As It Happens

California legislature votes to close loophole after Brock Turner sex assault case

The Stanford student found guilty of sexually assaulting an unconscious woman behind a dumpster is set to be released Friday. California Assembly Member Bill Dodd co-wrote legislation that would have mandatory minimums apply in all cases of sexual assault.
L; Brock Turner's original arrest photo from Jan 18, 2015. R; California State Assemblyperson Bill Dodd (D-Napa) (CP Images; Bill Dodd)

California lawmakers voted unanimously this week to close a loophole in sexual assault law that allowed for a more lenient sentence in cases where the victim did not actively resist the assault. 

Rape is rape.- California assemblyperson Bill Dodd (D-Napa)
The move was inspired by the Brock Turner sexual assault case. Turner, a former elite swimmer at Stanford University, is set to be released on good behaviour Friday, after only three months behind bars for sexual assault. His was sentenced to six months in jail for sexually assaulting an unconscious woman, a sentence many considered lenient.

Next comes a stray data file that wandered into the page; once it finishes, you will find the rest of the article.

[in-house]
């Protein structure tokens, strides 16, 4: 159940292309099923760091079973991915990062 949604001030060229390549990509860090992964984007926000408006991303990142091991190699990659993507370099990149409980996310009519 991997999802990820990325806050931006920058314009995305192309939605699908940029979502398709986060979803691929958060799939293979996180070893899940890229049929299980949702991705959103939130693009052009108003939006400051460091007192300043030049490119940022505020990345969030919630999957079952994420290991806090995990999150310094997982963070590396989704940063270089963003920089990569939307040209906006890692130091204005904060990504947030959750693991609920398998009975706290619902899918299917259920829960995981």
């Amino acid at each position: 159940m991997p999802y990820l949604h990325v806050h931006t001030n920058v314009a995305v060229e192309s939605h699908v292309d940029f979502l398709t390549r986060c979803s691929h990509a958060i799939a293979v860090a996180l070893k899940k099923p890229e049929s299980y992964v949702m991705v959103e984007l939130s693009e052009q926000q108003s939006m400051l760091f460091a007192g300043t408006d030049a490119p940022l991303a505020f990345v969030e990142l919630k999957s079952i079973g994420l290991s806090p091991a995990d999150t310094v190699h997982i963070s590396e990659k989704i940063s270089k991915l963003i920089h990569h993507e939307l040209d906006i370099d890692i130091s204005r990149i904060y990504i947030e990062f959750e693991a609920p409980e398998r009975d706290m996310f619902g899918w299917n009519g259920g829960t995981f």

An unidentified graduate holds up a protest sign at the Stanford University graduation exercises on June 12, 2016. (D. Ross Cameron/AP)

California Assembly Member Bill Dodd co-wrote the bill to close the loophole. He spoke to As It Happens guest host Laura Lynch. 

"The current law provides that a defendant's use of force triggers a mandatory prison sentence," he says."However, when a victim is unconscious or severely intoxicated and unable to resist, there isn't the same sentencing requirement."

"There shouldn't be a disparity between the two crimes. . . Rape is rape." 

He also expressed concern that lenient sentencing could "discourage other survivors from coming forward and sends the message that raping incapacitated victims is no big deal." 

His bill passed unanimously in the state legislature, but still needs to be signed by Governor Jerry Brown before becoming law. 
Brock Turner was convicted of assault with intent to commit rape of an intoxicated victim and two charges of digitally penetrating an unconscious and intoxicated victim. (Dan Honda/Bay Area News Group/AP)

In the meantime, Dodd says he hopes that Turner "has learned a lesson . . . and really works to try and change the culture." 

"At the end of the day, the poor young woman who had to go through that ordeal is still left thinking, 'Nobody protected me.'"


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